The online article contains a three minute video with highlights from the documentary. Following is my response to the highlights from the video. I tried to find the documentary online, but it appears that it has not been posted.
The video begins by stating that the Church is one of the wealthiest with an estimated wealth of thirty billion dollars, as if it is a negative thing. There are a legitimate reasons for the Church having that kind of wealth:
- Many Church members tithe at a full 10%. This creates a large income stream.
- It takes a large amount of money to construct and maintain buildings for over 28,000 congregations, support the work of over 50,000 missionaries, along with the support necessary for seminaries and institutes, welfare services, temples, and more.
- The Church does not borrow money from banks to finance its construction projects, so there must needs be a strong revenue stream.
I do not know who the Church hires, but it does make sense to keep an eye, not spy, on those who would do harm to the Church. The Church must be prepared to respond. Those who leave the Church with animosity must feel a certain degree of paranoia, thus feeling that they are being spied upon. The charge of shunning is baseless. I have been attending church for 60 years in at least seven different states and have never heard any teaching that approaches "shunning." The opposite is quite true. I have always been taught to love those around me, regardless of their status. I know several individuals who have left the Church or ceased activity, including family, and they are always welcome at our gatherings. Yes, there may be those who exhibit less than Christlike behavior towards those who have left the Church, but they are the exception.
The charge of the Church being a cult was raised, once again quoting Pastor Robert Jeffress. That charge was addressed briefly in my previous blog. One interviewee charged the Church with the not allowing free thought. Again, certain individuals seem to develop paranoia because of their actions. First of all, any religion teaches their adherents to follow a certain belief pattern. This is not thought control. Again, I have been a attending Church for 60 years, most of that time as an active member. I have been posting doctrinal outlines in the Internet for 14 years without a hint of interference. I have read numerous anti-Mormon books. No one is condemning me for my actions. It just doesn't seem to be the mind-control, cultishness of which we are charged.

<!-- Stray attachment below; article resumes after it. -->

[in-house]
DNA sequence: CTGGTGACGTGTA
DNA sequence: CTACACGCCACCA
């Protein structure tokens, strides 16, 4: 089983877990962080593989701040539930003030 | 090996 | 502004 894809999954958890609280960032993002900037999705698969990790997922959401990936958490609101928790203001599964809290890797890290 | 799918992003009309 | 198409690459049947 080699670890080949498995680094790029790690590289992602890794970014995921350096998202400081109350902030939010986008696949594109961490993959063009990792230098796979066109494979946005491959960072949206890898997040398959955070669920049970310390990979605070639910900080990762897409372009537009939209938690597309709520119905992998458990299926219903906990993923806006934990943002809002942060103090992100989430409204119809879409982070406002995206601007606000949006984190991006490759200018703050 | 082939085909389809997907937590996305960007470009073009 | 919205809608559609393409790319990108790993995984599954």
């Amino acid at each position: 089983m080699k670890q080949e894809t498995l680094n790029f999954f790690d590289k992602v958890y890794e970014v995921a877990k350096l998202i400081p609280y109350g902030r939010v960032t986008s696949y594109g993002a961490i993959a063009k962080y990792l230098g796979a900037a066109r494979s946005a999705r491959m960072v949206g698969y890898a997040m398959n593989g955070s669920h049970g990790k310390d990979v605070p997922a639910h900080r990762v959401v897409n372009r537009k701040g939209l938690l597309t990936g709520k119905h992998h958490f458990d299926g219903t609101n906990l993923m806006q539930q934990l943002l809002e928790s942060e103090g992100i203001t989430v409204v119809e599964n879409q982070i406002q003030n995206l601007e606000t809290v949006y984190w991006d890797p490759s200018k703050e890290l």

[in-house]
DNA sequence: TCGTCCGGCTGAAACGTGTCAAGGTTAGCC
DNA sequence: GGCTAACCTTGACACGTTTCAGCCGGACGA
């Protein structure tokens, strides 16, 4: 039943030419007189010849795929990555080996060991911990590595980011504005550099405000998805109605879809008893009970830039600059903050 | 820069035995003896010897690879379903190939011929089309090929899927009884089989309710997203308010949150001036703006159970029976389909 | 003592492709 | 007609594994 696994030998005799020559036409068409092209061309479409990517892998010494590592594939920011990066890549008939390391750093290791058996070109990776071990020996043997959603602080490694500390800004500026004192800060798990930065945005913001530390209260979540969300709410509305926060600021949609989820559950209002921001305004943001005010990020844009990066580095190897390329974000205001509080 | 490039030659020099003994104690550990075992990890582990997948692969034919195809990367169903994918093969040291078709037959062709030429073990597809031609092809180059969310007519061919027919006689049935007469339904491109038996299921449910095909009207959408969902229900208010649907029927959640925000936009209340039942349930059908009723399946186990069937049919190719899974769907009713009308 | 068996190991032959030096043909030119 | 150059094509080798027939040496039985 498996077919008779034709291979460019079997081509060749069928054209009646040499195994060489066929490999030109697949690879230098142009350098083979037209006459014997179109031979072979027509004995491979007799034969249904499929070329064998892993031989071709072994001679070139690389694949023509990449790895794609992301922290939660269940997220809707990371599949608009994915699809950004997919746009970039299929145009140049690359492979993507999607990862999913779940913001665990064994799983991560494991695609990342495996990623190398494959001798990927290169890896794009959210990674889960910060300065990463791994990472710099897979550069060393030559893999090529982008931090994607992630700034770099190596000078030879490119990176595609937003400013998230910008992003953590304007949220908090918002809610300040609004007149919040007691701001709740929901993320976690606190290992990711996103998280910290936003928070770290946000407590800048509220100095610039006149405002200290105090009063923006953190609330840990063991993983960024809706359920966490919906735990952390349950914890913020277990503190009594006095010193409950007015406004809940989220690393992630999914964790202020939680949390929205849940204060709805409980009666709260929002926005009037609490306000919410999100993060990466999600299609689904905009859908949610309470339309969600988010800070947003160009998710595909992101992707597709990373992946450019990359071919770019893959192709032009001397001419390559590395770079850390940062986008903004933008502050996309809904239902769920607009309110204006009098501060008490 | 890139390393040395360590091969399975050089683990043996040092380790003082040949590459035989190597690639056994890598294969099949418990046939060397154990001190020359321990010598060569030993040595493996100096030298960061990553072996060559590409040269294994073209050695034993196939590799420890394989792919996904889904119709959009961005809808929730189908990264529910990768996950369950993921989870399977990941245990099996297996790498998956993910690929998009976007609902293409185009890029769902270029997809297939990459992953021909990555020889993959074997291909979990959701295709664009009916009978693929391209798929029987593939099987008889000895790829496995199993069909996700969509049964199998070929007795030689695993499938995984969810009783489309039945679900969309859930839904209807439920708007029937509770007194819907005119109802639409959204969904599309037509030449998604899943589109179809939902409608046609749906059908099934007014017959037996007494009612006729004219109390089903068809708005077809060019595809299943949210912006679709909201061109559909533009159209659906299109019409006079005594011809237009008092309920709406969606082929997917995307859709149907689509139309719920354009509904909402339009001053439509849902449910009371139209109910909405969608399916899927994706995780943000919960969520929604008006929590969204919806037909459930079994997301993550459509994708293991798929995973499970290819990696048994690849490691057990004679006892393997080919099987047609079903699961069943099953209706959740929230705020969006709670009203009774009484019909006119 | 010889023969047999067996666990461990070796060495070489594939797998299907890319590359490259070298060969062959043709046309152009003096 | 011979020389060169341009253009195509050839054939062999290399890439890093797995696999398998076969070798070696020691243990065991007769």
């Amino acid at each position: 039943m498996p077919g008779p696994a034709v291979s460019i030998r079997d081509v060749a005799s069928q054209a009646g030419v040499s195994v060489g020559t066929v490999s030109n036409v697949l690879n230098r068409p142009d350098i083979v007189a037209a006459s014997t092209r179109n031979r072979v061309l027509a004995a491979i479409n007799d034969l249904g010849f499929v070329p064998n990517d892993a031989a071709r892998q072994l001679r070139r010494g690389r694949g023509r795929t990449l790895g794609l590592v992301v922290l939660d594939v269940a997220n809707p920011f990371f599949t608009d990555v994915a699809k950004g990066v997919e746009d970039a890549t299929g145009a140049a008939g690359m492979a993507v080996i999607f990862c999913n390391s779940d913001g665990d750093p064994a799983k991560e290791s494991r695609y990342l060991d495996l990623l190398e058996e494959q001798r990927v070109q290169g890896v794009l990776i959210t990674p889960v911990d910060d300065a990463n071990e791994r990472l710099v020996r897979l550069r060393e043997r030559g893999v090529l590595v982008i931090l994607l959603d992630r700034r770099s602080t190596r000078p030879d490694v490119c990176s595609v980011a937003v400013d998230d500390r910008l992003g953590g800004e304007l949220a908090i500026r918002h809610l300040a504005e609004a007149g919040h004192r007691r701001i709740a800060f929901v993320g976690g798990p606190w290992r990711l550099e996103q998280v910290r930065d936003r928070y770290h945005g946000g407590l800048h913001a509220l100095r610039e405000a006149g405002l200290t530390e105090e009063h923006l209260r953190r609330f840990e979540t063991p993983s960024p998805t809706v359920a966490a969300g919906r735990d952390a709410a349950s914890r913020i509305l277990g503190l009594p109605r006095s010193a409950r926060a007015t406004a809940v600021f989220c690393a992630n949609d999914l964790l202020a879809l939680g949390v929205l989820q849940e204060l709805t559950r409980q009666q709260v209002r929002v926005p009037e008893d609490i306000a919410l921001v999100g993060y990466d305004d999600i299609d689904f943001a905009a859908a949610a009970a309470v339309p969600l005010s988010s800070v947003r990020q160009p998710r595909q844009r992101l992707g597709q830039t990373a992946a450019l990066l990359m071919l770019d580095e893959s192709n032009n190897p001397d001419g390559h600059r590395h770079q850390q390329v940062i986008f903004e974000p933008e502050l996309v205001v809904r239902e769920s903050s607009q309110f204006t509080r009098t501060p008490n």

The video concludes with a reference to the temple under garments worn by members, along with a reference to certain actions taken in the temple, including one that is no longer performed. Each faith has its own symbols. Many wear crosses as a endorsement of their belief in Christ's atoning sacrifice. Others go to cathedrals or sanctuaries offering prayers, lighting candles, and crossing themselves. These are symbolic actions of faith. As are the actions taken by members of the Church of Jesus Christ of Latter-day Saints.
Without question, the BBC is jumping on the bandwagon of Mormon stories, going for the sensational, particularly when the Republican candidate for president is LDS. The sensational grabs attention and attracts viewers. Possibly, the full program is more objective, but the intro video is definitely going for the sensational and contains only the slightest hint of truth about the Church and its people.